It was a rude awakening for a Miramar couple early Friday morning after a car smashed into their home.
- And now at 5:30, a Miramar family gets a rude awakening when a car smashes into their home. The family says they were stunned but not surprised. They say it's not uncommon to see car accidents on their street.
- CBS 4's Ted Scouten joins us live from Miramar with why neighbors say they're concerned accidents will continue to happen.
We're talking about that stretch of Miramar Parkway that has all of the curves. To give you an idea what investigators believe happened in this case, they believe that car was coming from the west going eastbound, ended up going through this guardrail here, went across a yard, and then made its way over to the house there where you can see there cleaning up over there. Right there on the corner is where the car hit. Jolted out of bed at 2:00 in the morning when a car crashed into the home of 77-year-old Carolina Ceballos and her 92-year-old husband Francisco.
CAROLINA CEBALLOS: [SPEAKING SPANISH]
- The car impact. And they were sleeping. And this is something that they cannot tolerate anymore because it's something that they are traumatized. And it's scary to go out.
FRANCISCO CEBALLOS: [SPEAKING SPANISH]
TED SCOUTEN: Francisco points to where he was hit by glass from their shattered bedroom window. Fortunately, the couple is OK, just shaken up. As this crash is being investigated, another car coming around that curve hit a police squad car. No one was injured. And just a week earlier, a car barreled into the front yard of the house next door.
ROBERTO CEPEDA: We are asking the city, we are asking the community to put something to minimize the impact. We're talking about [? people's ?] [? life. ?]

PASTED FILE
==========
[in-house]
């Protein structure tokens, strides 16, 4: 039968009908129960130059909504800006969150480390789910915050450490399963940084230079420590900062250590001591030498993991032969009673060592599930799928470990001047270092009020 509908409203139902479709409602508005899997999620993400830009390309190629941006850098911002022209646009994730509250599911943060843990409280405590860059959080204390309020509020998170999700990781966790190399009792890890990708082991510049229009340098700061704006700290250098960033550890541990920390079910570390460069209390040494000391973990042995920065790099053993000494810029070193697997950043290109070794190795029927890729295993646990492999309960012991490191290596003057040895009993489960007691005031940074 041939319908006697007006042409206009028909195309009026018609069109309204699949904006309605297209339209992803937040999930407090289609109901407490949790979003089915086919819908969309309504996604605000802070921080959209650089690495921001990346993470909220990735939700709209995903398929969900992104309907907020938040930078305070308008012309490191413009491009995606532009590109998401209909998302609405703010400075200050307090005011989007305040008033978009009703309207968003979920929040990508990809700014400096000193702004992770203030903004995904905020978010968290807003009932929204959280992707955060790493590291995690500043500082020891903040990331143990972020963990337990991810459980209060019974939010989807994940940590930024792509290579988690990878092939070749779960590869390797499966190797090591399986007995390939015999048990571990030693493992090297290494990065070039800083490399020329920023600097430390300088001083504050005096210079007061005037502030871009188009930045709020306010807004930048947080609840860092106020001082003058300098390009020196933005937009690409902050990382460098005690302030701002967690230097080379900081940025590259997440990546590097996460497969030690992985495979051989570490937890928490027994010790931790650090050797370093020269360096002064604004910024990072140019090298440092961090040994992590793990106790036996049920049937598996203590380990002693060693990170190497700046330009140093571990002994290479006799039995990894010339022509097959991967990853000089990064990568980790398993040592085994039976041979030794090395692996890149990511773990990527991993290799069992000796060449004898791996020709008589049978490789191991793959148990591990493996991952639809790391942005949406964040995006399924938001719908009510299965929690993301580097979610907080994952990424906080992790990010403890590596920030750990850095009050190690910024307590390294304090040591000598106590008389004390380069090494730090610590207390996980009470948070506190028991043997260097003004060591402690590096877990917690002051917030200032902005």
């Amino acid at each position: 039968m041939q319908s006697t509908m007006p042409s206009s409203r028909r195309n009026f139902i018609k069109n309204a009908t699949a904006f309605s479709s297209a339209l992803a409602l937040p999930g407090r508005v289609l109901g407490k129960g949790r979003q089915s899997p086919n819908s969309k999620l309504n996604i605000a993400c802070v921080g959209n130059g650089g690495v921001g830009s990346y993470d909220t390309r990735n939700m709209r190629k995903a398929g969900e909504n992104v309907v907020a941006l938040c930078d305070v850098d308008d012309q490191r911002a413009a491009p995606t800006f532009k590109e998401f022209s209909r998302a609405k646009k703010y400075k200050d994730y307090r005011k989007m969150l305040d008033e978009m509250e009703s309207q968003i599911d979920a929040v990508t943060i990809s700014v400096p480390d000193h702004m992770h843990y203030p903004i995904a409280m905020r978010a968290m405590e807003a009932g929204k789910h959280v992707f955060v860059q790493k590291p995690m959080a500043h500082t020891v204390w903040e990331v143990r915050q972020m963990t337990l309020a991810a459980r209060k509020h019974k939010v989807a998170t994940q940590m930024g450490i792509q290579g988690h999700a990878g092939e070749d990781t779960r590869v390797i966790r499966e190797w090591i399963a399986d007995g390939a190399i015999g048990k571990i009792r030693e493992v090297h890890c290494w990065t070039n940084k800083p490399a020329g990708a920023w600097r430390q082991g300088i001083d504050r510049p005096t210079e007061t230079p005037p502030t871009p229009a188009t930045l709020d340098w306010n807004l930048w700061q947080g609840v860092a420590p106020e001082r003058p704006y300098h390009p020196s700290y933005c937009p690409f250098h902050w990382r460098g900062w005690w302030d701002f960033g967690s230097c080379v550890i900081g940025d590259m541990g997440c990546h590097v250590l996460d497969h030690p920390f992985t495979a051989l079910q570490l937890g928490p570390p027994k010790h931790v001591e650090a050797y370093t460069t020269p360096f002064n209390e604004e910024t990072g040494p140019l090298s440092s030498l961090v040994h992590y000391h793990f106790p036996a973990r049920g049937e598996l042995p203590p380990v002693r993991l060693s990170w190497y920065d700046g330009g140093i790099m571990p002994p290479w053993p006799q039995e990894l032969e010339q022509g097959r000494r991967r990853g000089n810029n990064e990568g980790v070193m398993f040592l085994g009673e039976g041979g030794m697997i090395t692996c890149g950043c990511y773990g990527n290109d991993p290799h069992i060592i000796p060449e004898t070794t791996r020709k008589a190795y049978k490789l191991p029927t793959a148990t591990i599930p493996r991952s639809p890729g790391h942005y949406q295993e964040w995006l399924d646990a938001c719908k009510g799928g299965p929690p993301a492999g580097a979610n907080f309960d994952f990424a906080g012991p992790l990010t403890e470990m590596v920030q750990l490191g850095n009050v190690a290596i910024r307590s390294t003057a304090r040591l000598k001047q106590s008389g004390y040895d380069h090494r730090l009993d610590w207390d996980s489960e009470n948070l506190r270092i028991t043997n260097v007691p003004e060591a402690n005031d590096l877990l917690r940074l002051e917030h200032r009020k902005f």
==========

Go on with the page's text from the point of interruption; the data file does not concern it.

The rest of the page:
WAYNE MESSAM: We can no longer accept the fact that our residents are at peril because of this situation.
TED SCOUTEN: Miramar mayor Wayne Messam told people in the area the city and county will work together to fix the problem.
WAYNE MESSAM: Whether it's a structure, retaining wall, if we have to reconfigure Miramar Parkway to make it less of a curb. So and then-- because at the end of the day, drivers have to be responsible, to honor and recognize the speed limits and the caution.
TED SCOUTEN: Speed is a problem here. Police say in this latest case, the driver was likely going too fast. Approaching the curves, the county has set up flashing lights and signs warning of the 25 mile per hour speed limit. They also installed guardrails. Now they're looking at some other short and long term fixes.
ANDREW SEBO: Additional signage, potentially additional areas of guardrail or improved guardrail, or different kinds of barricades.
TED SCOUTEN: City and county officials plan to meet sometime next week to try to come up with a permanent solution for this stretch of Miramar Parkway. In Miramar, Ted Scouten, CBS 4 News.